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Water exchange-traded funds (ETFs) have been among the strongest performers on the market over the past year, and as a sustainability-linked investment theme with a compelling long-term scarcity story, have obvious appeal as a way to diversify a portfolio.

But with valuations across the broader market looking stretched and questions about the degree to which water ETFs truly fit the environmental, social and governance (ESG) umbrella, investors need to do their homework and consider whether the timing is right before buying.

The big-picture appeal of water as an investment space has been a growing story over the past few years as the reality of climate change threatens to increasingly stretch freshwater resources.

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“It’s going to be a growth market because clean water is a growing problem and it’s going to be an accelerating issue in coming decades,” says Mark Yamada, president and chief executive of Pur Investing Inc. in Toronto.

While the water space may be seen as a long-term play, it has produced impressive short-term results over the past year. In North America, it’s dominated by three large funds, each of which has produced 12-month returns of around 30 per cent to 40 per cent, compared with a return of just under 30 per cent for the benchmark S&P 500. (All data as of Oct. 6 close).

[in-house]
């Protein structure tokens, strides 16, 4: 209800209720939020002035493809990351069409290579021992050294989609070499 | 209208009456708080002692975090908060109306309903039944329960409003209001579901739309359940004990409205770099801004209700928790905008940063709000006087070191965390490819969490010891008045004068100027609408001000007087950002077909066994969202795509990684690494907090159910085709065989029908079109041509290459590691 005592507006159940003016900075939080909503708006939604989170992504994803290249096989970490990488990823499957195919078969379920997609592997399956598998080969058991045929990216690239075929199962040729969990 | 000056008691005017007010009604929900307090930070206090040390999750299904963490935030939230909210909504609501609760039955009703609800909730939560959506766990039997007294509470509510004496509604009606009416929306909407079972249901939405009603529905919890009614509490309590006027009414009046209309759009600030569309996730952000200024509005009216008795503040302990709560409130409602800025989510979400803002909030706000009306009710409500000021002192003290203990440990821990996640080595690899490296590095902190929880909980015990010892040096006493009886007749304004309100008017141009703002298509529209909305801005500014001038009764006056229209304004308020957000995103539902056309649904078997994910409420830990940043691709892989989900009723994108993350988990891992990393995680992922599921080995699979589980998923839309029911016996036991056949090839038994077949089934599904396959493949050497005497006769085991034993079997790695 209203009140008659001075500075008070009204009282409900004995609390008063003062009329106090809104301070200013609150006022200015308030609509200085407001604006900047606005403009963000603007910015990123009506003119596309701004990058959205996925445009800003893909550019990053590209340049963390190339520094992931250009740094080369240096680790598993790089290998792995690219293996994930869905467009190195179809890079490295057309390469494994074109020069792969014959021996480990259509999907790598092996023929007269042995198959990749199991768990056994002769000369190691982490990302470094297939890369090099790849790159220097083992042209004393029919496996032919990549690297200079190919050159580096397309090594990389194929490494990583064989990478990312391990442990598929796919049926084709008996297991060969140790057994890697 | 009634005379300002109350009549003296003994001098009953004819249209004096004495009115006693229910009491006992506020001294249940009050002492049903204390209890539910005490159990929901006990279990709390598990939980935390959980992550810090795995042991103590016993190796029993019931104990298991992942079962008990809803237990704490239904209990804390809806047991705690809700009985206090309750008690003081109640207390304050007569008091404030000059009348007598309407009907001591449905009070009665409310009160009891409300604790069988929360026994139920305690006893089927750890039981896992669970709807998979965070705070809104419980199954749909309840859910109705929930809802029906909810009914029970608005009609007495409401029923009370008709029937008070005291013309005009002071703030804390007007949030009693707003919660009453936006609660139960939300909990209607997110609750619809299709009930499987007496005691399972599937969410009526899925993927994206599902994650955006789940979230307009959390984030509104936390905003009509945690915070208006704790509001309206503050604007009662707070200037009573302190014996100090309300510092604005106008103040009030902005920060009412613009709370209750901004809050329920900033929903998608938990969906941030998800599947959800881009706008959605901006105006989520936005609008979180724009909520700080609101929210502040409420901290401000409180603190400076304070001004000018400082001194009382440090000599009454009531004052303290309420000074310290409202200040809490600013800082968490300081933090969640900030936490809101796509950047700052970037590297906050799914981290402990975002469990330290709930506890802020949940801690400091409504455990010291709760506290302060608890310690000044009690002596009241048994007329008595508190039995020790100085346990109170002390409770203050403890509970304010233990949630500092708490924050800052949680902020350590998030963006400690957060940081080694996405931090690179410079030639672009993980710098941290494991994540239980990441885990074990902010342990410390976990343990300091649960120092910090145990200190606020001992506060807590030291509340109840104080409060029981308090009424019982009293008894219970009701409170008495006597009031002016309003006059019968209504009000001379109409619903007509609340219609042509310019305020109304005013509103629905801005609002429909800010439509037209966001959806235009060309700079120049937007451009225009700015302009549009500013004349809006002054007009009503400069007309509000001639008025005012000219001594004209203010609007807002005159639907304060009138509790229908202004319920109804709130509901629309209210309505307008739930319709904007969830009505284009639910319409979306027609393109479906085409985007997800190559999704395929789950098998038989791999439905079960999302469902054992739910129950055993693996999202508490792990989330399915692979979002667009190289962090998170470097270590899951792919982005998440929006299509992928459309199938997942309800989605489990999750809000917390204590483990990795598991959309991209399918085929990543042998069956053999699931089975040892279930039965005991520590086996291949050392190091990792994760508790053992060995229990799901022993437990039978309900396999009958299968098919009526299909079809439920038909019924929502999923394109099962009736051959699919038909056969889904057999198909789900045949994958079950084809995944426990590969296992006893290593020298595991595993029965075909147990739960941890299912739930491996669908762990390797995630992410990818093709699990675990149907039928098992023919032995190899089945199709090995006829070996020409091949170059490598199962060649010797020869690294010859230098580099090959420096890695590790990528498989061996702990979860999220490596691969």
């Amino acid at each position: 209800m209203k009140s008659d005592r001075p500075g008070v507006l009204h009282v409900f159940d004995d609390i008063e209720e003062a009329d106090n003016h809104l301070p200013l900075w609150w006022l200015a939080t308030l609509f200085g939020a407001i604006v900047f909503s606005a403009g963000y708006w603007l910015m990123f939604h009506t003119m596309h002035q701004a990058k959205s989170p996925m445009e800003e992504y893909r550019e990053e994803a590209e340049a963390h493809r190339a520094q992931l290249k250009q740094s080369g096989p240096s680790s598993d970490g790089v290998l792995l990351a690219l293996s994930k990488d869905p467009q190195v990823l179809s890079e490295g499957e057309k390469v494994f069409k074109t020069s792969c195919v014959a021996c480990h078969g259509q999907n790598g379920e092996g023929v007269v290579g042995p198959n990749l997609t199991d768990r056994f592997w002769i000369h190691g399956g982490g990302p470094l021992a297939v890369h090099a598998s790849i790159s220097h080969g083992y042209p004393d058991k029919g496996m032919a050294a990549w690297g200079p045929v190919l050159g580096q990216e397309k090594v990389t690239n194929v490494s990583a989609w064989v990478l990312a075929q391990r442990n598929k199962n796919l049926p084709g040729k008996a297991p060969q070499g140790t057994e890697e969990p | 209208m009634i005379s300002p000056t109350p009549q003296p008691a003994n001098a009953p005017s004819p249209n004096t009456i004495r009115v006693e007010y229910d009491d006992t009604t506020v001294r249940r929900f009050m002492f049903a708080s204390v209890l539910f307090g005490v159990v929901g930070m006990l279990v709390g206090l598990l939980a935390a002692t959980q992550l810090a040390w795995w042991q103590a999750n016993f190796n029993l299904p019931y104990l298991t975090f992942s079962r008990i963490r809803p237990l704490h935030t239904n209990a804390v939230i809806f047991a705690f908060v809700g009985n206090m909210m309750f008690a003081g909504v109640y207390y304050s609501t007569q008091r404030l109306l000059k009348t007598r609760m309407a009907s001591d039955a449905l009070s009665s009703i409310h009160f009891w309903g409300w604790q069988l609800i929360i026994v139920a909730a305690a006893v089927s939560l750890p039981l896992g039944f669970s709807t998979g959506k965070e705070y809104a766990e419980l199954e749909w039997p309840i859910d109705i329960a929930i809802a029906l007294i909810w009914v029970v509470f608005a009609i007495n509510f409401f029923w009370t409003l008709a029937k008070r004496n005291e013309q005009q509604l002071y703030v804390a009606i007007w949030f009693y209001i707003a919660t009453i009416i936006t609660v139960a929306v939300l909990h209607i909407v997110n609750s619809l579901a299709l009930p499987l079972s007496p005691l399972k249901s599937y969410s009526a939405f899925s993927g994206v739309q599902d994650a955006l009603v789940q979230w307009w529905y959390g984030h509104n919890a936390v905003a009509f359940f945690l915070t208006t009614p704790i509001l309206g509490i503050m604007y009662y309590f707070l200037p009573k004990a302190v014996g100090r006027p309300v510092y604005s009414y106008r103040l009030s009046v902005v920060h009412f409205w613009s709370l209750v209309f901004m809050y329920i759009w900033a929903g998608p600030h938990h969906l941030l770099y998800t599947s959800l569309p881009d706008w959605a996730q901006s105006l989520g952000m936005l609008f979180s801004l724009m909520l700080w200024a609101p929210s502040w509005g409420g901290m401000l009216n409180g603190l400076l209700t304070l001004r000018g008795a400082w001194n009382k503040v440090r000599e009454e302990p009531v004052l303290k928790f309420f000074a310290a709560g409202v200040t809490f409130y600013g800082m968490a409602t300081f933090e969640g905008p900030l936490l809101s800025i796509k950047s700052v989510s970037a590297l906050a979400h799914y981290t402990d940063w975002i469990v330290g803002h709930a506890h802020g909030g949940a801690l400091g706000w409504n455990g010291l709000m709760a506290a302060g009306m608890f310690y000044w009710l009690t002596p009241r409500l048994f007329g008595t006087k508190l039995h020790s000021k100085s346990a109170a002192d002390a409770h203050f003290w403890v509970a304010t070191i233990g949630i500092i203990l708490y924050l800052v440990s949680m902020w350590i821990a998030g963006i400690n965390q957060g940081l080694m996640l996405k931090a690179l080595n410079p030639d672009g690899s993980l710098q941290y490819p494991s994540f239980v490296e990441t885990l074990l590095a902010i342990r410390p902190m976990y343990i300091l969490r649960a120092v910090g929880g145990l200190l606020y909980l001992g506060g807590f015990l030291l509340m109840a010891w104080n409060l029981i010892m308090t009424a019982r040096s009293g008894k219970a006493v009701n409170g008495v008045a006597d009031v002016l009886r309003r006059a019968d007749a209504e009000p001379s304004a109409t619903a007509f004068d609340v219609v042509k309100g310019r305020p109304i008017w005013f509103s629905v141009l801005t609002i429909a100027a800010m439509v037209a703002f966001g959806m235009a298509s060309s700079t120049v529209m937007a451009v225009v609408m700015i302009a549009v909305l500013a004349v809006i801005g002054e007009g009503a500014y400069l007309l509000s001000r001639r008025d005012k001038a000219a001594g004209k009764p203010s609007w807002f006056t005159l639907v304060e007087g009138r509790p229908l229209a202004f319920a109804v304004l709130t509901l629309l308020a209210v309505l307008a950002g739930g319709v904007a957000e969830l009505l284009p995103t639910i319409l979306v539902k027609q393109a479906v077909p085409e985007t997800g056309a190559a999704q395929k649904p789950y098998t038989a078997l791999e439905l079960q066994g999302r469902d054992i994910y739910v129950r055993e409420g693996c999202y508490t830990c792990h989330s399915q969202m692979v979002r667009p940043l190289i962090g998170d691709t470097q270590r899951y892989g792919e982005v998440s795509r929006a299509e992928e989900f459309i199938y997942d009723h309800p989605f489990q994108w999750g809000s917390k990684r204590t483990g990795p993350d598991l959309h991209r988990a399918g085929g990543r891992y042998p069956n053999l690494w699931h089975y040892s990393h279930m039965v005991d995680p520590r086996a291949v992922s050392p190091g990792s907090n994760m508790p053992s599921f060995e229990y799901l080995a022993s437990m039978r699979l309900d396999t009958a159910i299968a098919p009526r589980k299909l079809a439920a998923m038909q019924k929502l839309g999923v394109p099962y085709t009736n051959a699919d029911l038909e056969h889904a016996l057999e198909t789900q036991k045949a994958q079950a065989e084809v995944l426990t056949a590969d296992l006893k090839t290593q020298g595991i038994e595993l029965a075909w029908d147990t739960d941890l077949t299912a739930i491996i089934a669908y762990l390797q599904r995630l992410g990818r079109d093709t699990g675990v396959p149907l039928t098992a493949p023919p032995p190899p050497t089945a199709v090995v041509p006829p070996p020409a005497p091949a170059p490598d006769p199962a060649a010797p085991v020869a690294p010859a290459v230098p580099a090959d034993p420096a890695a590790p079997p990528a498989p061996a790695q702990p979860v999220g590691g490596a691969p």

The Invesco Water Resources ETF (PHO-Q) tracks the Nasdaq OMX US Water Index, holds some US$1.9-billion in assets, and is up about 36 per cent over the past year. The First Trust Water ETF (FIW-Q), which has assets of US$1.3-billion and holds 36 of the largest U.S.-water companies, is up about 40 per cent over the same period. The other billion-plus water ETF is the Invesco S&P Global Water Index ETF (CGW-A), which holds about US$1.1-billion of the largest global water-related companies, and is up 35 per cent in the past year.

There is also a smattering of smaller funds, including the lone Canadian entrant, the iShares Global Water Index ETF (CWW. TO-T), which, like Invesco’s CGW, has a global focus. It has assets of around $325-million, and has risen about 28 per cent over the past year.

Picking apart the reasons for their recent strength is tricky, but one likely driver is the promise of some US$55-billion in water sector investments that are part of the U.S. infrastructure bill announced in June, but still waiting for approval in the U.S House of Representatives.

But the sector has also been boosted by the rush of capital into ESG funds and other sustainable investments, fuelled in part by ever more dire news on climate change.

“No doubt that the psychology has shifted over the last 18 months,” says Tim Nash, founder of Good Investing Financial Planners Ltd., a Toronto-based financial planning firm specializing in sustainable investing. “During the COVID crisis, climate change has remained top of mind for investors and valuations of companies that are a hedge to climate change have gone up.”